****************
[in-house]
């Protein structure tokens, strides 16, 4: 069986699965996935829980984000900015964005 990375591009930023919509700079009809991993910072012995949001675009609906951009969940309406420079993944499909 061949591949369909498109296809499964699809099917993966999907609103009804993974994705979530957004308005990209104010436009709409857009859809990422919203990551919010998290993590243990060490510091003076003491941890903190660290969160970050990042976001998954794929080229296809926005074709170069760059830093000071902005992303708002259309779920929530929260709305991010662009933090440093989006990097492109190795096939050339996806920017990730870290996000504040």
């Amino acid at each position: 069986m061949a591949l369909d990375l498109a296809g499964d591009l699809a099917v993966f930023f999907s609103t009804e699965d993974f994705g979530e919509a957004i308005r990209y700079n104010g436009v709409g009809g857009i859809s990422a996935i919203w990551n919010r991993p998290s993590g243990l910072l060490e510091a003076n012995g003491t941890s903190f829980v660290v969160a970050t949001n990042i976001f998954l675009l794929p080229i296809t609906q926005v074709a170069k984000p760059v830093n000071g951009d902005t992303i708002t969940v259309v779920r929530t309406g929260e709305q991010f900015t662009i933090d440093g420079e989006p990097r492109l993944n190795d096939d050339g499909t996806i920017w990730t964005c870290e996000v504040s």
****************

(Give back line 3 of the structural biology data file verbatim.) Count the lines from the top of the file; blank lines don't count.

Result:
């Amino acid at each position: 069986m061949a591949l369909d990375l498109a296809g499964d591009l699809a099917v993966f930023f999907s609103t009804e699965d993974f994705g979530e919509a957004i308005r990209y700079n104010g436009v709409g009809g857009i859809s990422a996935i919203w990551n919010r991993p998290s993590g243990l910072l060490e510091a003076n012995g003491t941890s903190f829980v660290v969160a970050t949001n990042i976001f998954l675009l794929p080229i296809t609906q926005v074709a170069k984000p760059v830093n000071g951009d902005t992303i708002t969940v259309v779920r929530t309406g929260e709305q991010f900015t662009i933090d440093g420079e989006p990097r492109l993944n190795d096939d050339g499909t996806i920017w990730t964005c870290e996000v504040s």